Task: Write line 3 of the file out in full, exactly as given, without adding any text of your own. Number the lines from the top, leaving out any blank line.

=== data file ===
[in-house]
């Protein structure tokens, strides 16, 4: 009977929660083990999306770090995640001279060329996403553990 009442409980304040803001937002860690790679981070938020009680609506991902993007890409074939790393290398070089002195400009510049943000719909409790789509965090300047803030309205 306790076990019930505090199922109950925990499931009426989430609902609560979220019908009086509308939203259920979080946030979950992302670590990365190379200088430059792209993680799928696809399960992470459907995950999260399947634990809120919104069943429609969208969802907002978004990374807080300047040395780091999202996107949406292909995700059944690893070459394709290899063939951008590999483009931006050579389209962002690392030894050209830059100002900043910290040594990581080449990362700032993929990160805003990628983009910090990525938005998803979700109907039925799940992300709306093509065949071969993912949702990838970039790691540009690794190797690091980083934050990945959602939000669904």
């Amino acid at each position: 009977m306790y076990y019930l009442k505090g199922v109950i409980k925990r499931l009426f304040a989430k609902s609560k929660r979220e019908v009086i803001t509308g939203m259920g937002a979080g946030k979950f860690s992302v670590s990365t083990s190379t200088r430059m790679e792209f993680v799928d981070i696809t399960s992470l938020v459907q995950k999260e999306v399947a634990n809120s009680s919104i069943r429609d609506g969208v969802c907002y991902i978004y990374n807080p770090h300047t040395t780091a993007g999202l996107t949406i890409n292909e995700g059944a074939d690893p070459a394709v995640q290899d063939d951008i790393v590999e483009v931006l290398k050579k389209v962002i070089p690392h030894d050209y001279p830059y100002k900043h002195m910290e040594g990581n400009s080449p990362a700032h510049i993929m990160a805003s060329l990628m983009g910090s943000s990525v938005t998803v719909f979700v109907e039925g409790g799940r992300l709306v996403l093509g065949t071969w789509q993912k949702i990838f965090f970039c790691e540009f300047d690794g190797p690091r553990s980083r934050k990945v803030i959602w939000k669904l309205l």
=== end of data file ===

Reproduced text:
């Amino acid at each position: 009977m306790y076990y019930l009442k505090g199922v109950i409980k925990r499931l009426f304040a989430k609902s609560k929660r979220e019908v009086i803001t509308g939203m259920g937002a979080g946030k979950f860690s992302v670590s990365t083990s190379t200088r430059m790679e792209f993680v799928d981070i696809t399960s992470l938020v459907q995950k999260e999306v399947a634990n809120s009680s919104i069943r429609d609506g969208v969802c907002y991902i978004y990374n807080p770090h300047t040395t780091a993007g999202l996107t949406i890409n292909e995700g059944a074939d690893p070459a394709v995640q290899d063939d951008i790393v590999e483009v931006l290398k050579k389209v962002i070089p690392h030894d050209y001279p830059y100002k900043h002195m910290e040594g990581n400009s080449p990362a700032h510049i993929m990160a805003s060329l990628m983009g910090s943000s990525v938005t998803v719909f979700v109907e039925g409790g799940r992300l709306v996403l093509g065949t071969w789509q993912k949702i990838f965090f970039c790691e540009f300047d690794g190797p690091r553990s980083r934050k990945v803030i959602w939000k669904l309205l």